10 Commandments of Logic

I recently read a blog post my one of my mentor teachers, Jeannette LoVetri, found here. This insightful article makes the case that voice teachers should enter into discussion (and maybe argument), because it will push us all along together.

I totally agree with the premise. The only problem is when those we argue with don’t understand the rules of logic when making their argument.  As I commented on her post:

…we have teachers who base entire pedagogies on opinions, aesthetic preference, and past-teacher loyalty, and when questioned, can’t entertain the idea that they might be wrong. Science and medicine do this ALL THE TIME. Science is always willing and ready to alter their views based on reproducible evidence. Scientific conferences are a bastion of argument; but usually always with the rules of logic firmly in place.

A knowledge of logic and reason, coupled with an understanding of logical FALLACIES, might actually move the dialogue forward in the manner that you have so eloquently suggested. But as long as ad hominems, ambiguity, false cause, tu quoque, and strawmen rule conversation between voice teachers, we’ll have a long road to hoe.

To that end, I am posting the 10 Commandments of Logic.  I offer this as a tool to the greater community to be on guard against logical fallacies and breaches of logic when you decide to argue a point with another voice teacher.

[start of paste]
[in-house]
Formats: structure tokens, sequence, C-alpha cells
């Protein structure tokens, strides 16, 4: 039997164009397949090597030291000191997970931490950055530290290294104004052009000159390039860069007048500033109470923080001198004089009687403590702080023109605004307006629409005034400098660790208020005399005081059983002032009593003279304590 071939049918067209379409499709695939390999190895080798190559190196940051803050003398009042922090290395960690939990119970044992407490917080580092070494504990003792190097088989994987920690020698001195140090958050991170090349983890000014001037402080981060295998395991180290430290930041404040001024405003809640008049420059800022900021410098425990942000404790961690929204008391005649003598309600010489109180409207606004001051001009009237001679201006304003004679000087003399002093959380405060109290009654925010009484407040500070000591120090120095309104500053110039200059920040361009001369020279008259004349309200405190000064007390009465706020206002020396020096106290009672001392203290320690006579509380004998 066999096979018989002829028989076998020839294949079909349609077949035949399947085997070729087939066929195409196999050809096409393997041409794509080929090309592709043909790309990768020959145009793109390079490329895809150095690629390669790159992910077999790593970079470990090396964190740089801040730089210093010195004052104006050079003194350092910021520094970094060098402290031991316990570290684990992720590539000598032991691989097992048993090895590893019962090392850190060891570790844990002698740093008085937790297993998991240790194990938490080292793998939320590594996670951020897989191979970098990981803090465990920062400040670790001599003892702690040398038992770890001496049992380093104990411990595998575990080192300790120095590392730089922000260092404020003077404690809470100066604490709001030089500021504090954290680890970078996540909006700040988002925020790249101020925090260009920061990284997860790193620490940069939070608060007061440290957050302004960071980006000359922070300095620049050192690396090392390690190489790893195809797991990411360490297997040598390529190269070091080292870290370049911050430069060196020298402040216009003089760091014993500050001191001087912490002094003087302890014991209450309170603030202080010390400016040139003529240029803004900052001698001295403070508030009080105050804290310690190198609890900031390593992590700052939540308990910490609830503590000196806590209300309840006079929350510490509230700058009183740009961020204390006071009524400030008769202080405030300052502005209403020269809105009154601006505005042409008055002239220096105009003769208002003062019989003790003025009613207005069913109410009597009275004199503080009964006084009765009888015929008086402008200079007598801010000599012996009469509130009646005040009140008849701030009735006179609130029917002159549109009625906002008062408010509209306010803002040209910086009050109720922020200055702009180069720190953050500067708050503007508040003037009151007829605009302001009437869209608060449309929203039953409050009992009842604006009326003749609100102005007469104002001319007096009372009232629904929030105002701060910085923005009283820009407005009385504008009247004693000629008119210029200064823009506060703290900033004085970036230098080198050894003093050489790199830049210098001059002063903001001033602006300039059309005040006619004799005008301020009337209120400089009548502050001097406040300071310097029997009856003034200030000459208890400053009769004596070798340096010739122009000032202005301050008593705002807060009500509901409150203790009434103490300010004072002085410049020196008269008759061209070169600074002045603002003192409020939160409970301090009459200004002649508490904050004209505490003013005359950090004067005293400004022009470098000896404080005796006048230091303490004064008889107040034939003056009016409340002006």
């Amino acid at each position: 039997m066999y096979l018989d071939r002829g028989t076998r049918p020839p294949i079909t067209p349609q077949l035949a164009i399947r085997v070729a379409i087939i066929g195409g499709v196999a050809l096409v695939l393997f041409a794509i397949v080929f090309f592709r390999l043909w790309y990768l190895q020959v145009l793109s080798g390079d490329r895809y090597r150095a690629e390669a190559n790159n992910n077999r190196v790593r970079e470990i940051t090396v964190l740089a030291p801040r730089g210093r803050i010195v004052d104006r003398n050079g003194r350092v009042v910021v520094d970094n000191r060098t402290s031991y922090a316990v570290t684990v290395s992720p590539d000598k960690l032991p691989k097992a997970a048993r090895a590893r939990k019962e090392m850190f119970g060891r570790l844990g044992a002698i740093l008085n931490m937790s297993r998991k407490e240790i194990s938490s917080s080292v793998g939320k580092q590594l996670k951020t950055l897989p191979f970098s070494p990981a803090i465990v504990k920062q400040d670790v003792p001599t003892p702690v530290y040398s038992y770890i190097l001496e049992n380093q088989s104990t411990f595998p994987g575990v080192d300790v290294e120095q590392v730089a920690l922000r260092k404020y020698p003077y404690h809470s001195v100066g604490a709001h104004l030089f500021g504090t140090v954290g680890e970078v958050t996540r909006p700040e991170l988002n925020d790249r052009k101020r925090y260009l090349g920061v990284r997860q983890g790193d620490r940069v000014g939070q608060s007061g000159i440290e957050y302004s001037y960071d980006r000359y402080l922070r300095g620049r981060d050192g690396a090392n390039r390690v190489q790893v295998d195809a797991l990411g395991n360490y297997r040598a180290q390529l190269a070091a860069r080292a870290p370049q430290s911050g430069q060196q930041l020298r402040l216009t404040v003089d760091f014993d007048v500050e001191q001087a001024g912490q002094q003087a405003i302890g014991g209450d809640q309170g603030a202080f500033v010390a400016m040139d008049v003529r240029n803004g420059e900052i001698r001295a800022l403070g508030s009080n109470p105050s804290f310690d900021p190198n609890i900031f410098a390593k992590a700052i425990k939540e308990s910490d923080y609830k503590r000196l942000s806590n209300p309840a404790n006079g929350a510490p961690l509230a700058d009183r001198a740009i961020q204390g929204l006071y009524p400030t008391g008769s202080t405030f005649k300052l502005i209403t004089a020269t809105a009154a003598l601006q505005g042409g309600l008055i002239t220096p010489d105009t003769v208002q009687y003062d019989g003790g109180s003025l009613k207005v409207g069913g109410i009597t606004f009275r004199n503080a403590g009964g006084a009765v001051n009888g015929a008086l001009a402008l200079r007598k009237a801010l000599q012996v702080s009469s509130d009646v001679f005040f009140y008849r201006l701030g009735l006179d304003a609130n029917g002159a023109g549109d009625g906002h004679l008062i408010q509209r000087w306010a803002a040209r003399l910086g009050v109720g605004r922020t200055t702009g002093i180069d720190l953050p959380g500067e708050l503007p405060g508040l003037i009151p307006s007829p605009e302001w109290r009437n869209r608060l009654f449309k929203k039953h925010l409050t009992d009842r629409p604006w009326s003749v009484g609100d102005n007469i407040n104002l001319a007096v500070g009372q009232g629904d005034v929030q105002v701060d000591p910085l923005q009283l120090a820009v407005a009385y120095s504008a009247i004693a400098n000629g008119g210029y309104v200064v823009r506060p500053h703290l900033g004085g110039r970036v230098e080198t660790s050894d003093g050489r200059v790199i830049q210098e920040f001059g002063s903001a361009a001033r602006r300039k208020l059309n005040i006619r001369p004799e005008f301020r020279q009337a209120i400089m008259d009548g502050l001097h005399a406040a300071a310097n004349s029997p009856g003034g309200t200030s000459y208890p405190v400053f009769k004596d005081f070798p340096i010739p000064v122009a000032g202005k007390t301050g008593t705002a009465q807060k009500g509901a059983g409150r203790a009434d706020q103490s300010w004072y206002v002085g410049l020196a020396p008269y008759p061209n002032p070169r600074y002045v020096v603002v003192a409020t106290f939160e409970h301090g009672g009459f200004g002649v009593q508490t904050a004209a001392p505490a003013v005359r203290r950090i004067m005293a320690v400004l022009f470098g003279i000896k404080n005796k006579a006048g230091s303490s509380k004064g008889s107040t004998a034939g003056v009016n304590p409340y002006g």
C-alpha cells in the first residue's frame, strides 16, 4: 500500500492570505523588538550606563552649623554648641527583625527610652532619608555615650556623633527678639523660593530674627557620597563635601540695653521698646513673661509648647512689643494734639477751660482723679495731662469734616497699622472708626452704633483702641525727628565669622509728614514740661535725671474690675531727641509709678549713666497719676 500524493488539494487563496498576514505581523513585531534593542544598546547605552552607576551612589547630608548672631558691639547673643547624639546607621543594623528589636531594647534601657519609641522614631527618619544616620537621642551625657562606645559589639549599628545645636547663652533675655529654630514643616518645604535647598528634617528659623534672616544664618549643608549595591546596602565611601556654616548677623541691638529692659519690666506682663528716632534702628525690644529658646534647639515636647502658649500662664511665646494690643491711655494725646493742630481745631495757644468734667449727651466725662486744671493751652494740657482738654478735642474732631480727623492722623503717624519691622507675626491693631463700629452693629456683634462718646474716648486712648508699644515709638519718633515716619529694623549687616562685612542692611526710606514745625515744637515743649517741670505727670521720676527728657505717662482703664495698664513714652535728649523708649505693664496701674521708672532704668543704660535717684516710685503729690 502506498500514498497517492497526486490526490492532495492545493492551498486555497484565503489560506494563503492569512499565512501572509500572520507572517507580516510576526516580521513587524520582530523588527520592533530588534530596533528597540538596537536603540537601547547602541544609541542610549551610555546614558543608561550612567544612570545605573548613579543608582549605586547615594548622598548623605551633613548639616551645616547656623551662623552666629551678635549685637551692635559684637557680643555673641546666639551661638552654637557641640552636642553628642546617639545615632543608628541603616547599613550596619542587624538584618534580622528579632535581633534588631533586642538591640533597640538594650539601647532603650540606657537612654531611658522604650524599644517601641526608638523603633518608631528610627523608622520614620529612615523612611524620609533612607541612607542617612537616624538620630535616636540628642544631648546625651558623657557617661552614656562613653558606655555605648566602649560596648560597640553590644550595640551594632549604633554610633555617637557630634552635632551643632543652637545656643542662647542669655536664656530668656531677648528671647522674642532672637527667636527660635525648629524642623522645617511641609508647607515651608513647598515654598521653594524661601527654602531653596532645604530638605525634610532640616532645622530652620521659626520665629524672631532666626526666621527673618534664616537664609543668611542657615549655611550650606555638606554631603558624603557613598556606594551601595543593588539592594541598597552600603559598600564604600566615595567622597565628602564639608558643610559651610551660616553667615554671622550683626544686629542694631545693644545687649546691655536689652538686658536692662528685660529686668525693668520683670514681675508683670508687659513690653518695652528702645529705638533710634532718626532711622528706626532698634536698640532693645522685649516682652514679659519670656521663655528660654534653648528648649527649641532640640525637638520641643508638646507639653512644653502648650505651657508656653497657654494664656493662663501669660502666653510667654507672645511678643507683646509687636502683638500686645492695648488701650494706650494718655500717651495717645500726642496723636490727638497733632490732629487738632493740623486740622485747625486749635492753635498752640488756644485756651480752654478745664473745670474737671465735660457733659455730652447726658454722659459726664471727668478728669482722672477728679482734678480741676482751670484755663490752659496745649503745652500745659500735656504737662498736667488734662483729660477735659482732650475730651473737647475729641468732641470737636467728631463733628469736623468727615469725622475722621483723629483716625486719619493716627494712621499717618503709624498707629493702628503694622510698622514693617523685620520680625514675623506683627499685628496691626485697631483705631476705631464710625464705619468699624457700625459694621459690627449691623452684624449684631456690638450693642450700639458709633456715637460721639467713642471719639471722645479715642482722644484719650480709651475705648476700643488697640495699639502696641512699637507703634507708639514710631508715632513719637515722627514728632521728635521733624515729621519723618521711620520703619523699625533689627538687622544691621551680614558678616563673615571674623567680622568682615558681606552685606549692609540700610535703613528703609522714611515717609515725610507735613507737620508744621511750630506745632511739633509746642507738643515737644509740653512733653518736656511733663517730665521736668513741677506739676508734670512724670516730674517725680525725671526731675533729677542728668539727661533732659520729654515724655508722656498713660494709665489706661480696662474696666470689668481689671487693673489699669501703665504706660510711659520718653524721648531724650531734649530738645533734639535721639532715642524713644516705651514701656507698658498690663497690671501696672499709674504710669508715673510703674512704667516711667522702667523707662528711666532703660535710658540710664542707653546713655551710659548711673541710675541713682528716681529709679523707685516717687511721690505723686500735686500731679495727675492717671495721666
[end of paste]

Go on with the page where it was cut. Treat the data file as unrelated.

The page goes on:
The 10 Commandments of Logic

1. Thou shalt not attack the person’s character, but the argument. (Ad hominem)

2. Thou shalt not misrepresent or exaggerate a person’s argument in order to make them easier to attack. (Straw man fallacy)

3. Thou shalt not use small numbers to represent the whole. (Hasty generalization)

4. Thou shalt not argue thy position by assuming one of its premises is true.(Begging the question)

5. Thou shalt not claim that because something occurred before, it must be the cause. (Post Hoc/False cause)

6. Thou shalt not reduce the argument down to two possibilities. (False dichotomy)

7. Thou shalt not argue that because of our ignorance, claim must be true or false. (Ad ignorantum)

8. Thou shalt not lay the burden of proof onto him that is questioning the claim.(Burden of proof reversal)

9. Thou shalt not assume “this” follows “that” when it has no logical connection.(Non sequitur)

10. Thou shalt not claim that because a premise is popular, therefore it must be true. (Bandwagon fallacy)



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